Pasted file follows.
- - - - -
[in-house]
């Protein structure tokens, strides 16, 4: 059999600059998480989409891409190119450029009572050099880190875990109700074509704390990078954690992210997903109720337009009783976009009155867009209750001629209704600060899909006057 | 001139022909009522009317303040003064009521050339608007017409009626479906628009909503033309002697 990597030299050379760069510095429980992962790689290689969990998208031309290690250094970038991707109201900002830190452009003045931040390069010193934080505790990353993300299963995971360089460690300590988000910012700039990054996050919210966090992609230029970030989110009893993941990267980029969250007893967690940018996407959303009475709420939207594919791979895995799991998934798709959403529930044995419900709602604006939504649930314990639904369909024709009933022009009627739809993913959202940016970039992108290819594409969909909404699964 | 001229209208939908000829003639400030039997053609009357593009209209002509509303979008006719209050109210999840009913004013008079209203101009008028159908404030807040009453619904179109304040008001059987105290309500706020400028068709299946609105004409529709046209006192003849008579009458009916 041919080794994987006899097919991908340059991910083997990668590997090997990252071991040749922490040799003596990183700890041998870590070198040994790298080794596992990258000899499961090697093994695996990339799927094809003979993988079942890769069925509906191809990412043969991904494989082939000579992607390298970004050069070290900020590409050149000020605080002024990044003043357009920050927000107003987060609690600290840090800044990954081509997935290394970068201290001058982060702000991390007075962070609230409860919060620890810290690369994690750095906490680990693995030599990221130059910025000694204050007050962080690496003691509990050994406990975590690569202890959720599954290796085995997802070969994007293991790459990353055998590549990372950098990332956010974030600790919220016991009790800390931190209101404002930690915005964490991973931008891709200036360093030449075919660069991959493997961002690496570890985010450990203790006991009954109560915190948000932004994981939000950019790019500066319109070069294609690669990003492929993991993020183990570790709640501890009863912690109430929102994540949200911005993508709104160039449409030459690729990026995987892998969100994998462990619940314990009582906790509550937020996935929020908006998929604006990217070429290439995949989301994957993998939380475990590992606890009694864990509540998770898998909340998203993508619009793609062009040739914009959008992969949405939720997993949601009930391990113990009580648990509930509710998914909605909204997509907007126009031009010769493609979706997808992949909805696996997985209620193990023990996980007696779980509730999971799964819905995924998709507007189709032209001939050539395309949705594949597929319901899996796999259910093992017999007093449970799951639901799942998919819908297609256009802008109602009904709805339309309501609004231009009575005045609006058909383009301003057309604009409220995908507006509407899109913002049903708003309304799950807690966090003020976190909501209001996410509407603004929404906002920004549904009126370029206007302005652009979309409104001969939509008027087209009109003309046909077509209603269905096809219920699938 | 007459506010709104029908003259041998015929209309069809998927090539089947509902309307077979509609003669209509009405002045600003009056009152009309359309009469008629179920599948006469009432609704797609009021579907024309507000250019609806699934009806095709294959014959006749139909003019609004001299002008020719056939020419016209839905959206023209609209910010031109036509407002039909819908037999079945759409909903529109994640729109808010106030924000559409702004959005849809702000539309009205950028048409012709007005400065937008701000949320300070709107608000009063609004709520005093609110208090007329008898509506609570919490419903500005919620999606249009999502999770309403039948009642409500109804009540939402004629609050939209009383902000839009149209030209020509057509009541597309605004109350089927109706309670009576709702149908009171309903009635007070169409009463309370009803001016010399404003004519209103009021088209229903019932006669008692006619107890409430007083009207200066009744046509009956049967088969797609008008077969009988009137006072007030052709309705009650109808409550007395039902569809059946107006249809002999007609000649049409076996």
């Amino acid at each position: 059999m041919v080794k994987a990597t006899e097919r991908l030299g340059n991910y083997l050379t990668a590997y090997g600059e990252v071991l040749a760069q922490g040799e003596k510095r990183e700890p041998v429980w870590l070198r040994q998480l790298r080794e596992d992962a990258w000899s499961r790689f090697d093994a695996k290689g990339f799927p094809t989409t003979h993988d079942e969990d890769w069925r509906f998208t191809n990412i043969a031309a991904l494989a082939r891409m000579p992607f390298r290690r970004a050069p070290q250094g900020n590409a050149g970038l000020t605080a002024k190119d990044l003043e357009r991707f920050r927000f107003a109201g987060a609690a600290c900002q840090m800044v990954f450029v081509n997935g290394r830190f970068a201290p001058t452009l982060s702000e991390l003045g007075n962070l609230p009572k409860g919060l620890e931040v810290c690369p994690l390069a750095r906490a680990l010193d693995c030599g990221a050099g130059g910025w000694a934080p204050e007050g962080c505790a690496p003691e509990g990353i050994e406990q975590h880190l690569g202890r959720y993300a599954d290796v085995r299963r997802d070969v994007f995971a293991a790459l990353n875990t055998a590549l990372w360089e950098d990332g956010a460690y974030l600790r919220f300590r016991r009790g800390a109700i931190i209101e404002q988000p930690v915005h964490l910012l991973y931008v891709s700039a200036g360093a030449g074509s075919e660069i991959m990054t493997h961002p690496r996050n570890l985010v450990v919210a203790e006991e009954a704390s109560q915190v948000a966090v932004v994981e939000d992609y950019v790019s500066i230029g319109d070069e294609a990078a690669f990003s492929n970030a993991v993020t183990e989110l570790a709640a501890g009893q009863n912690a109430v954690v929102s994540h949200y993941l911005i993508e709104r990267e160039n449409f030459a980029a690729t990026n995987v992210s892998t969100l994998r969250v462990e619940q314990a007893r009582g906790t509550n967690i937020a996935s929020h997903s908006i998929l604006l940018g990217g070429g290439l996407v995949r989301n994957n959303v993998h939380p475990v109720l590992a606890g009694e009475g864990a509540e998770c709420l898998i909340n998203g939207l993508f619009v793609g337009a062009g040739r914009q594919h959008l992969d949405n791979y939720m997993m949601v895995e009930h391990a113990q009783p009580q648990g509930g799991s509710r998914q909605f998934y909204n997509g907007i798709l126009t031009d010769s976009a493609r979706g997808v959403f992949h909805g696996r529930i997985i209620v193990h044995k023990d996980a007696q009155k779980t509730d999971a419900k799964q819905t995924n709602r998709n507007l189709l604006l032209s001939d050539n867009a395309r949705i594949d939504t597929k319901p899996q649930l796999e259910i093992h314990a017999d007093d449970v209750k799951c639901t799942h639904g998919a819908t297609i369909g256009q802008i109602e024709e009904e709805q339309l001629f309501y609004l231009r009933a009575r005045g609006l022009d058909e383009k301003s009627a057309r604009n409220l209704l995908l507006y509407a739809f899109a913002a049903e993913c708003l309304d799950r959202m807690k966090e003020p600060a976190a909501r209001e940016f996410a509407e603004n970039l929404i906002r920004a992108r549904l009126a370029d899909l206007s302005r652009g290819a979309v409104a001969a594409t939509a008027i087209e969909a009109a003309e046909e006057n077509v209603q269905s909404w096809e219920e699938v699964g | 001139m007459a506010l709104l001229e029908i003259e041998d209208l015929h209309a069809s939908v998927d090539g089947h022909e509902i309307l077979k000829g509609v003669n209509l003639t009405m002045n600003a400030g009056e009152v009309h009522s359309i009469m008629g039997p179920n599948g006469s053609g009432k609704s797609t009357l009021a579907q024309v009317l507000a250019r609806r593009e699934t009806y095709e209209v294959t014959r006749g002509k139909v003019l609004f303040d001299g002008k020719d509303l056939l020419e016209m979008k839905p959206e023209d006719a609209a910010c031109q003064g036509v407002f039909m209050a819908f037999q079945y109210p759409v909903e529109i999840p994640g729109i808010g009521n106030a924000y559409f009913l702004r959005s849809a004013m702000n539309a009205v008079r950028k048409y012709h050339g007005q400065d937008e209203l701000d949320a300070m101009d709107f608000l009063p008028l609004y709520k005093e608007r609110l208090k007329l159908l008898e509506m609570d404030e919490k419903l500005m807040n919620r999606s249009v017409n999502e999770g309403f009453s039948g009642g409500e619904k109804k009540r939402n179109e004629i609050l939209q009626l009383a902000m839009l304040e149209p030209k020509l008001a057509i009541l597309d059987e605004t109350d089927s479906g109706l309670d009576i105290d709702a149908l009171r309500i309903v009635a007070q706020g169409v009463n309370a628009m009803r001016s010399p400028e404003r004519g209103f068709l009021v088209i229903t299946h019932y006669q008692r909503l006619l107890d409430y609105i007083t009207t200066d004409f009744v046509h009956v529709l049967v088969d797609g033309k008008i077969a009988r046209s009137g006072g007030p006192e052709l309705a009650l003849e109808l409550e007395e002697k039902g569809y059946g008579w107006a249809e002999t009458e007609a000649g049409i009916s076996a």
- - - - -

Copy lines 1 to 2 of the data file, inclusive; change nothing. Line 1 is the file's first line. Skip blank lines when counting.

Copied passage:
[in-house]
């Protein structure tokens, strides 16, 4: 059999600059998480989409891409190119450029009572050099880190875990109700074509704390990078954690992210997903109720337009009783976009009155867009209750001629209704600060899909006057 | 001139022909009522009317303040003064009521050339608007017409009626479906628009909503033309002697 990597030299050379760069510095429980992962790689290689969990998208031309290690250094970038991707109201900002830190452009003045931040390069010193934080505790990353993300299963995971360089460690300590988000910012700039990054996050919210966090992609230029970030989110009893993941990267980029969250007893967690940018996407959303009475709420939207594919791979895995799991998934798709959403529930044995419900709602604006939504649930314990639904369909024709009933022009009627739809993913959202940016970039992108290819594409969909909404699964 | 001229209208939908000829003639400030039997053609009357593009209209002509509303979008006719209050109210999840009913004013008079209203101009008028159908404030807040009453619904179109304040008001059987105290309500706020400028068709299946609105004409529709046209006192003849008579009458009916 041919080794994987006899097919991908340059991910083997990668590997090997990252071991040749922490040799003596990183700890041998870590070198040994790298080794596992990258000899499961090697093994695996990339799927094809003979993988079942890769069925509906191809990412043969991904494989082939000579992607390298970004050069070290900020590409050149000020605080002024990044003043357009920050927000107003987060609690600290840090800044990954081509997935290394970068201290001058982060702000991390007075962070609230409860919060620890810290690369994690750095906490680990693995030599990221130059910025000694204050007050962080690496003691509990050994406990975590690569202890959720599954290796085995997802070969994007293991790459990353055998590549990372950098990332956010974030600790919220016991009790800390931190209101404002930690915005964490991973931008891709200036360093030449075919660069991959493997961002690496570890985010450990203790006991009954109560915190948000932004994981939000950019790019500066319109070069294609690669990003492929993991993020183990570790709640501890009863912690109430929102994540949200911005993508709104160039449409030459690729990026995987892998969100994998462990619940314990009582906790509550937020996935929020908006998929604006990217070429290439995949989301994957993998939380475990590992606890009694864990509540998770898998909340998203993508619009793609062009040739914009959008992969949405939720997993949601009930391990113990009580648990509930509710998914909605909204997509907007126009031009010769493609979706997808992949909805696996997985209620193990023990996980007696779980509730999971799964819905995924998709507007189709032209001939050539395309949705594949597929319901899996796999259910093992017999007093449970799951639901799942998919819908297609256009802008109602009904709805339309309501609004231009009575005045609006058909383009301003057309604009409220995908507006509407899109913002049903708003309304799950807690966090003020976190909501209001996410509407603004929404906002920004549904009126370029206007302005652009979309409104001969939509008027087209009109003309046909077509209603269905096809219920699938 | 007459506010709104029908003259041998015929209309069809998927090539089947509902309307077979509609003669209509009405002045600003009056009152009309359309009469008629179920599948006469009432609704797609009021579907024309507000250019609806699934009806095709294959014959006749139909003019609004001299002008020719056939020419016209839905959206023209609209910010031109036509407002039909819908037999079945759409909903529109994640729109808010106030924000559409702004959005849809702000539309009205950028048409012709007005400065937008701000949320300070709107608000009063609004709520005093609110208090007329008898509506609570919490419903500005919620999606249009999502999770309403039948009642409500109804009540939402004629609050939209009383902000839009149209030209020509057509009541597309605004109350089927109706309670009576709702149908009171309903009635007070169409009463309370009803001016010399404003004519209103009021088209229903019932006669008692006619107890409430007083009207200066009744046509009956049967088969797609008008077969009988009137006072007030052709309705009650109808409550007395039902569809059946107006249809002999007609000649049409076996």